Where Ryerson comes to bounce

Ryerson has a new face for aerial acrobatics, and it is the same as the old one, as Bill Spurrell reforms the trampoline club he started way back in 1976.

Jennifer Jakob

Jennifer Jakob, a fourth-year theatre production students gets some airtime with Bill Spurrell looking on. Photograph by Yeugenia Kleiner

[C]all this Flight Club, where airplanes, corkscrews, and seat bombs are eventual goals, and where bouncing five or ten feet skyward is commonplace.

There are no rules against talking about this club, and here in a sectioned-off third of Upper Kerr Hall Gym, the number of people standing – some might say guarding – around the perimeter of the rectangular, double-spring trampoline suggests that the word is getting out.

The twenty or so people have all come to learn how to bounce from Bill Spurrell. At fifty-seven, Spurell is re-forming the trampoline club he began with his friend Tom Gallagher thirty-six years ago at Ryerson, but which folded in 1990.

”I can’t imagine we would have had this many people show up tonight if [trampoline] had not been in the news and stuff,” says the former Canadian national trampoline team coach.
Trampoline in Canada had been in the news during the run-up to the new school year after Canadian Rosie MacLennan won Olympic gold on London’s trampolines, giving the sport a higher profile.
“I didn’t know that was going to happen when I contacted the school about getting the club running, but certainly it’s brought trampoline to the forefront,” explains Spurrell, who contacted Ryerson Athletics in the summer about the possibility of starting a team.

A few months on, the Ryerson Trampoline Club is now an officially recognized recreational club at the university, and Spurrell has his sights set on performing shows in the new year, maybe even a repeat performance of the trampoline show his club put on in front of Toronto’s City Hall in 1985.
“When people know they are going to be performing for an audience, all of a sudden, people are really excited about learning new things, starting to point their toes, making their routine look perfect.”

Holding performances will be key for the team says Spurrell, because it will bring in much needed funds, and help motivate them in the face of less competitive tournaments than the original club had attended.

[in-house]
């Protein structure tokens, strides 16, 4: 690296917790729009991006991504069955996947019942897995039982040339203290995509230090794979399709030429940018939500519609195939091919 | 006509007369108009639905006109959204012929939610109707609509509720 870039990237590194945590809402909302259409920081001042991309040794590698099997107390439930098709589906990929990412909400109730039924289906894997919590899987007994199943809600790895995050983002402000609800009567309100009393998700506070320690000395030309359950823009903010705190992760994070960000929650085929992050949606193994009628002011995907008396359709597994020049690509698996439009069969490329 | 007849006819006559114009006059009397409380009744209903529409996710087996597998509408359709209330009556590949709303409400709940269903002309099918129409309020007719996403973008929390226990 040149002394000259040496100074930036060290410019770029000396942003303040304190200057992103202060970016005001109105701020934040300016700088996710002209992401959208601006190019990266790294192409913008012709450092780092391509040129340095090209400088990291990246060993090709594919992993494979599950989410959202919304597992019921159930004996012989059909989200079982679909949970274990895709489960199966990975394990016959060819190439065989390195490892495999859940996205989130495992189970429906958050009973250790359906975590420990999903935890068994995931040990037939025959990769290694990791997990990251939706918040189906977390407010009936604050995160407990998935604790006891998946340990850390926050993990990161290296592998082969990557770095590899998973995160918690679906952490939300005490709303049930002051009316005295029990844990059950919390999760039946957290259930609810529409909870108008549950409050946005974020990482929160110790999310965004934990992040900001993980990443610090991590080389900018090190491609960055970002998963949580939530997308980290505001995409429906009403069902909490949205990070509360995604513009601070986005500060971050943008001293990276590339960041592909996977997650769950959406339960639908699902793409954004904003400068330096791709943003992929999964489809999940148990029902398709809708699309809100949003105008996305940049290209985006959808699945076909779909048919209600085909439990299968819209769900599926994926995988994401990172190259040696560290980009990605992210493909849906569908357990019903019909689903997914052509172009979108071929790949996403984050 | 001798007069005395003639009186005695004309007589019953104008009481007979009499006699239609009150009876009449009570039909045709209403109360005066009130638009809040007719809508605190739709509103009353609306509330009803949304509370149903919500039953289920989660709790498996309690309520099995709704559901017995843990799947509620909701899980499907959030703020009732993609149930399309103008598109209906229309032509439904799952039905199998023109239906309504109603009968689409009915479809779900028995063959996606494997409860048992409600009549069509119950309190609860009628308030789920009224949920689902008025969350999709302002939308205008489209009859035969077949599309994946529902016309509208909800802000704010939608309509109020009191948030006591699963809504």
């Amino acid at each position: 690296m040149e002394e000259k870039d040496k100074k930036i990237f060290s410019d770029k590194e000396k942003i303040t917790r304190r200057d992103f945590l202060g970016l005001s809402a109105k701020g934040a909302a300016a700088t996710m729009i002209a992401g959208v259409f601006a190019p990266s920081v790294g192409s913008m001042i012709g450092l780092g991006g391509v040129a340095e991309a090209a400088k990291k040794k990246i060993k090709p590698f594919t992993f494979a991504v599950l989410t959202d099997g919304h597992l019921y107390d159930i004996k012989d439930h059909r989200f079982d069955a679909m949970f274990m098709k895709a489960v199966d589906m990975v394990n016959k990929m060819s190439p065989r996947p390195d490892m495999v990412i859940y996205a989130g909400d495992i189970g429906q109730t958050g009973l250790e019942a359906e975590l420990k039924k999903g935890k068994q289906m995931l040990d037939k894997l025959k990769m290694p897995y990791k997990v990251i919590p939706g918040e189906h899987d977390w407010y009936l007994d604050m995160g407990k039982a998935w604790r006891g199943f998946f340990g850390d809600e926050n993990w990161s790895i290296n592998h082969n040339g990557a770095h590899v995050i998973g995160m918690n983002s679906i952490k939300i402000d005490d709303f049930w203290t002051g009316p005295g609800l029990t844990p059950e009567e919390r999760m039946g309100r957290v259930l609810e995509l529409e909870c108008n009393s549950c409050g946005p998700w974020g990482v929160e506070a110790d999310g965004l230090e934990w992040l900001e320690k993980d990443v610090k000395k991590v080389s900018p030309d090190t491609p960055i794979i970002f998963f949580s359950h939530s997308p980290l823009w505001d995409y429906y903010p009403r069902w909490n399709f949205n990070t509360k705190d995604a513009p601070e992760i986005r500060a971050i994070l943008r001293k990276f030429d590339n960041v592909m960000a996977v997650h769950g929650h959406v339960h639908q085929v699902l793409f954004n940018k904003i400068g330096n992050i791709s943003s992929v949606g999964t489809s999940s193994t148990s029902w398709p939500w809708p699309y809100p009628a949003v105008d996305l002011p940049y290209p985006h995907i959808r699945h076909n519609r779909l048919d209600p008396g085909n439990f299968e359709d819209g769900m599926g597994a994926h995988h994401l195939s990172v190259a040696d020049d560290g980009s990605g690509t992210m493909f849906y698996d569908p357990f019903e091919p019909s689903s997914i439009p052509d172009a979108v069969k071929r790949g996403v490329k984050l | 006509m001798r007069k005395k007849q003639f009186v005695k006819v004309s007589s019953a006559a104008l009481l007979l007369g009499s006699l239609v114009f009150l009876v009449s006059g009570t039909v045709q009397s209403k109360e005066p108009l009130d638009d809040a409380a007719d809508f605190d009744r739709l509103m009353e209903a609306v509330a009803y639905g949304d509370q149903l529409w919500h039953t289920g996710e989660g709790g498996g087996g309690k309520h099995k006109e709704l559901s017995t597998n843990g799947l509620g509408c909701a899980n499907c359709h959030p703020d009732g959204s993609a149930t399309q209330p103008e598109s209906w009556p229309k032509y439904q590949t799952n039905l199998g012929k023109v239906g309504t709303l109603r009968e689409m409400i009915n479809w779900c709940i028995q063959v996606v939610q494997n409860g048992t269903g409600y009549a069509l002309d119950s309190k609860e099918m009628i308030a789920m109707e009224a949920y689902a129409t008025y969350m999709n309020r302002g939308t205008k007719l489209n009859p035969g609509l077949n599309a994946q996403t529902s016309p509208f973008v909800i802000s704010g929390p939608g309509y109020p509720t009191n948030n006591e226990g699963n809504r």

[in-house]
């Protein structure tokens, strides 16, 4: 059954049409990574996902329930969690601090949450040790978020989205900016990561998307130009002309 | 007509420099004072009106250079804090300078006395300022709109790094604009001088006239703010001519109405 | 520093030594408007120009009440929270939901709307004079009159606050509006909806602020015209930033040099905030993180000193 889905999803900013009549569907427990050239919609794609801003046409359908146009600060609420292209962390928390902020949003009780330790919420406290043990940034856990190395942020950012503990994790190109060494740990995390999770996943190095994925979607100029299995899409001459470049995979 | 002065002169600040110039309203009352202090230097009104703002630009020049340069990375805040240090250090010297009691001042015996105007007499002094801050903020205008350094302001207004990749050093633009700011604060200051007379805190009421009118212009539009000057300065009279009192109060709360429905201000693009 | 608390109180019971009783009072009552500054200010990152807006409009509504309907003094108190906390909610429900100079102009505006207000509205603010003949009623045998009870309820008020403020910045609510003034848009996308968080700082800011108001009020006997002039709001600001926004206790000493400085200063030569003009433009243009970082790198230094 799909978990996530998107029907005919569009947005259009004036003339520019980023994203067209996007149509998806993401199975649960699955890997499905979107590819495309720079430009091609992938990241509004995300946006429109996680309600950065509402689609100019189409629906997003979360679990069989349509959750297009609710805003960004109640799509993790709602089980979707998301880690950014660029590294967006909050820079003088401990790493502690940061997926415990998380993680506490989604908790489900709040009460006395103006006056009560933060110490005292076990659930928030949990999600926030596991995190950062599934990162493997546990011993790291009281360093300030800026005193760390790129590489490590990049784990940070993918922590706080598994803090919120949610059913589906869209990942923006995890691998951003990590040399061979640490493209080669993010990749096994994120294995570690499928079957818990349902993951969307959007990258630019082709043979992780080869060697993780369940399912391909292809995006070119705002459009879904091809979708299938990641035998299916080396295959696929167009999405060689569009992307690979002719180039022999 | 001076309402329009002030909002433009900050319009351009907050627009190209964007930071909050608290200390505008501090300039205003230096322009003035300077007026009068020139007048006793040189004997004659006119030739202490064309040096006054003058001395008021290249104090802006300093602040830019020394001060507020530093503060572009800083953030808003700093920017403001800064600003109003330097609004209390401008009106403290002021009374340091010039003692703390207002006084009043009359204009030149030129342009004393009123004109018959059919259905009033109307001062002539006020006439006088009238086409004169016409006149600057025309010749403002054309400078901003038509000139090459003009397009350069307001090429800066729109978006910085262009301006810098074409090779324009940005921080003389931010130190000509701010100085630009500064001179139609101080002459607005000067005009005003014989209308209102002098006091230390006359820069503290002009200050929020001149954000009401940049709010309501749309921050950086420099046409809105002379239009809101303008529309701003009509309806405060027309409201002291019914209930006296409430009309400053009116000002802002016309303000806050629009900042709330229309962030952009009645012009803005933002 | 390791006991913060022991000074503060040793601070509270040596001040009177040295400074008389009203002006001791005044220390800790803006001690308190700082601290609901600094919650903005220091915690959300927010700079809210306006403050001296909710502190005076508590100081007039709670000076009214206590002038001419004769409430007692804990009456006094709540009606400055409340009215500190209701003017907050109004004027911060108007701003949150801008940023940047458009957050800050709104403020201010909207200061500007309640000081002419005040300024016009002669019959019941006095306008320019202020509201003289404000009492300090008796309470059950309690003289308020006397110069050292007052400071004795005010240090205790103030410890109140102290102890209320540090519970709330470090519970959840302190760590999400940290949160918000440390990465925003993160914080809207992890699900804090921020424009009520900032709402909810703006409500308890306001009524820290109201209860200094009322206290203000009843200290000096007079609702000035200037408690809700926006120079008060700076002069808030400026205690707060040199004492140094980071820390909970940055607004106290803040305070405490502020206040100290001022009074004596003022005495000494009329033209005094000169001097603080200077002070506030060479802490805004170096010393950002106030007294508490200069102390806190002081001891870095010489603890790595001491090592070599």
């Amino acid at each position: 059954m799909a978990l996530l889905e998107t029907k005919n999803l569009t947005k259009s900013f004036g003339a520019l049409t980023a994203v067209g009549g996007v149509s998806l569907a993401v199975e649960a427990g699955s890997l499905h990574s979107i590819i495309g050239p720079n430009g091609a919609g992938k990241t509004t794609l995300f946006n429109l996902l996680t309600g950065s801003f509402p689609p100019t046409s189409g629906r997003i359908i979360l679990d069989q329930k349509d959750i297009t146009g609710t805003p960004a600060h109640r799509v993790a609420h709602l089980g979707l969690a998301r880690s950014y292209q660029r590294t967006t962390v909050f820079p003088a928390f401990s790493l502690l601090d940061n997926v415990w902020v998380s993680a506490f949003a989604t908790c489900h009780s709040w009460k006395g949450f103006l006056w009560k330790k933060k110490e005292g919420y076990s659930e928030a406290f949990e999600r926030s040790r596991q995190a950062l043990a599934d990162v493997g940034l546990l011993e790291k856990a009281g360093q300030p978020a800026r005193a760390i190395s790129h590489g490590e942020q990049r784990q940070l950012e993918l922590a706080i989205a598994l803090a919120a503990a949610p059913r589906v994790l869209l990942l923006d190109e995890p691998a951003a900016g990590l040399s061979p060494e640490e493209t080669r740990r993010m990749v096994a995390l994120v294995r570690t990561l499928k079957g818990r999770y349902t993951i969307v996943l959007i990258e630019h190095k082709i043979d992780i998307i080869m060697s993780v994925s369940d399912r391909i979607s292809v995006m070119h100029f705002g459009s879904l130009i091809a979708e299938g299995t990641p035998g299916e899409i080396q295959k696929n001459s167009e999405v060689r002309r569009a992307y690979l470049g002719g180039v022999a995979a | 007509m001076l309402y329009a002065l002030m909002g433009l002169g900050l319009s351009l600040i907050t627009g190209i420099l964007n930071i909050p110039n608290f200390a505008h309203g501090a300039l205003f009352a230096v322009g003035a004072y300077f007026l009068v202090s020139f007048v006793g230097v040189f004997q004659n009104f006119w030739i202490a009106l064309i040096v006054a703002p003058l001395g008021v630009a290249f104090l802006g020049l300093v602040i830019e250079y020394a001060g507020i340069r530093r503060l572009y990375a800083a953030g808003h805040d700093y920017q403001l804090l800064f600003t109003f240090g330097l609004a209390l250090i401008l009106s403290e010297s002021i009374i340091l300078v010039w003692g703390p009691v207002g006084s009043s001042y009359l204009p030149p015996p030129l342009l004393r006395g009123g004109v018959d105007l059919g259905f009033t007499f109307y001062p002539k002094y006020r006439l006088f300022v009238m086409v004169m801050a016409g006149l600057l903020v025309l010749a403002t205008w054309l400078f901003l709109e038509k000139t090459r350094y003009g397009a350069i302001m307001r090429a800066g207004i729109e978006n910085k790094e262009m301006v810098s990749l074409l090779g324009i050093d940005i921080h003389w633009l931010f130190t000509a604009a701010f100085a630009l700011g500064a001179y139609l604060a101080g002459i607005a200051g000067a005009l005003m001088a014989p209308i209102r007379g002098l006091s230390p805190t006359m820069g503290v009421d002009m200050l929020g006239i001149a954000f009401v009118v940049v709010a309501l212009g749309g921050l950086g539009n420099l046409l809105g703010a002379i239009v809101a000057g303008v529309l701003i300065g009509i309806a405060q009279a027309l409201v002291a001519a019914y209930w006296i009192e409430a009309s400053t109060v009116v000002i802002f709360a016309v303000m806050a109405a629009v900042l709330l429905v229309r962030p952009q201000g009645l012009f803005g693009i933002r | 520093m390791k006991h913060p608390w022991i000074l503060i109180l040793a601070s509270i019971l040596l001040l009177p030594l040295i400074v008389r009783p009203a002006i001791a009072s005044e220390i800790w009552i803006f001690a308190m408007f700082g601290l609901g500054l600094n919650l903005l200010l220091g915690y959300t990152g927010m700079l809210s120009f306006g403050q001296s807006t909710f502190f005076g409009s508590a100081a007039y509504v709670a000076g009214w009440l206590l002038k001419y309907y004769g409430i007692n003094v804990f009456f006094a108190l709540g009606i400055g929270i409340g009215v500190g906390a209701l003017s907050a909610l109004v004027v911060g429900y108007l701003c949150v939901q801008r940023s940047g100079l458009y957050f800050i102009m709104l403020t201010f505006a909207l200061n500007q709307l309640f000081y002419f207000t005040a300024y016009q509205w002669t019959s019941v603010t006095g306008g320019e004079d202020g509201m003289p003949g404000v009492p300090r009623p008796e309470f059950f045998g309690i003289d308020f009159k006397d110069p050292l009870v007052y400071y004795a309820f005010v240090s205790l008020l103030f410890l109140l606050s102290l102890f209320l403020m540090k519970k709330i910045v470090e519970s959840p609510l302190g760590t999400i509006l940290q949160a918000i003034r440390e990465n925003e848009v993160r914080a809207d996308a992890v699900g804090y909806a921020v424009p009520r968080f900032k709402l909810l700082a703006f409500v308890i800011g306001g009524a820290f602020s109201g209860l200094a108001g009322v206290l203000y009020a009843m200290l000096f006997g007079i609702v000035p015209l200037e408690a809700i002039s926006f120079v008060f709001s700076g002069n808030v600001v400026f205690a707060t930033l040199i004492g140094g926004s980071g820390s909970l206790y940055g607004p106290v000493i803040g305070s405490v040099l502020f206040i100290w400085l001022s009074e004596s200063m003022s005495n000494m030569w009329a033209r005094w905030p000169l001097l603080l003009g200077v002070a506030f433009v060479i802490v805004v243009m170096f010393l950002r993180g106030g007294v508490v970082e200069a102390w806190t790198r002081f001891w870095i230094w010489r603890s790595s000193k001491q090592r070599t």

The reason for going to less competitions is not because Spurell thinks his new charges are not up for it, in fact, he points out five bouncers whom he says could be on the competitive circuit were they to train hard enough. Rather, education demands more time in the classroom than on the trampoline for students, making it hard for some to attend the planned two practices a week. “The nature of academics at Ryerson is very demanding, a lot of people are only going to be able to come once a week,” says Spurrell.

He is also not getting any younger, and though he was more than able to hold his own on the trampoline during the session, Spurrell does not see himself travelling with the team to competitions every weekend like he used to, “but if people are interested in competition I can help them get to that direction as well.”

Part of the reason the club folded twenty-two years ago is because Spurrell was spending too much time at the trampoline, and not enough at home.
“There were a lot of things going on in my life at the time,” explains Spurrell. He was, at one time, coaching both the Canadian national, and Ontario provincial teams, along with his Ryerson club, all while organizing a World Cup meet.
“My daughter was born and I was never at home, I was always travelling at competitions, so I just needed to take a bit of a sabbatical.”

His daughter now grown up, Spurrell decided it was time to get back into coaching, so for the past three years he has been building up bouncers at the Circus School, where aspiring trapeze artists, tumblers and other high-flying acts come to learn.
Having whet his coaching appetite, Spurrell believed the next logical step was to re-start his Ryerson Trampoline Club in order to foster a new generation of bouncers.
“When I first got to Ryerson I started diving, because I was a gymnast at the time and when I found out Ryerson didn’t have a gymnastics team I was devastated.”

Thanks to Spurrell, Ryerson students who want to bounce will not have to settle for diving or gymnastics. Diving prepared Spurrell for a transition into trampoline, but at the session it is clear that bouncers come from many different acrobatic backgrounds. The Ryerson Trampoline club aims to make high-flyers of them all.